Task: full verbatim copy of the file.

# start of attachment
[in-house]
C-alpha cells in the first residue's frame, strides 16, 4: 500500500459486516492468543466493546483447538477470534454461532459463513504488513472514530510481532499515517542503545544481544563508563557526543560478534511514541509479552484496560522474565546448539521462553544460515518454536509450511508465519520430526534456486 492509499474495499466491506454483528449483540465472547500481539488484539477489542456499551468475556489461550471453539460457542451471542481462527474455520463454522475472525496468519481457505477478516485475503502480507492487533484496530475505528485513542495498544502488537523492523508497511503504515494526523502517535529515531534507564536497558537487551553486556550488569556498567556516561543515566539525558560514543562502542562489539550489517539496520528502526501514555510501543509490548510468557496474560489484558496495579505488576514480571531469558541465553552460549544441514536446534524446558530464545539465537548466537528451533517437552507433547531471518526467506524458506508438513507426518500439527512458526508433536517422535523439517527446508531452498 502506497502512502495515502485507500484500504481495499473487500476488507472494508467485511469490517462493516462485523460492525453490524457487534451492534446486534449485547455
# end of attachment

[in-house]
C-alpha cells in the first residue's frame, strides 16, 4: 500500500459486516492468543466493546483447538477470534454461532459463513504488513472514530510481532499515517542503545544481544563508563557526543560478534511514541509479552484496560522474565546448539521462553544460515518454536509450511508465519520430526534456486 492509499474495499466491506454483528449483540465472547500481539488484539477489542456499551468475556489461550471453539460457542451471542481462527474455520463454522475472525496468519481457505477478516485475503502480507492487533484496530475505528485513542495498544502488537523492523508497511503504515494526523502517535529515531534507564536497558537487551553486556550488569556498567556516561543515566539525558560514543562502542562489539550489517539496520528502526501514555510501543509490548510468557496474560489484558496495579505488576514480571531469558541465553552460549544441514536446534524446558530464545539465537548466537528451533517437552507433547531471518526467506524458506508438513507426518500439527512458526508433536517422535523439517527446508531452498 502506497502512502495515502485507500484500504481495499473487500476488507472494508467485511469490517462493516462485523460492525453490524457487534451492534446486534449485547455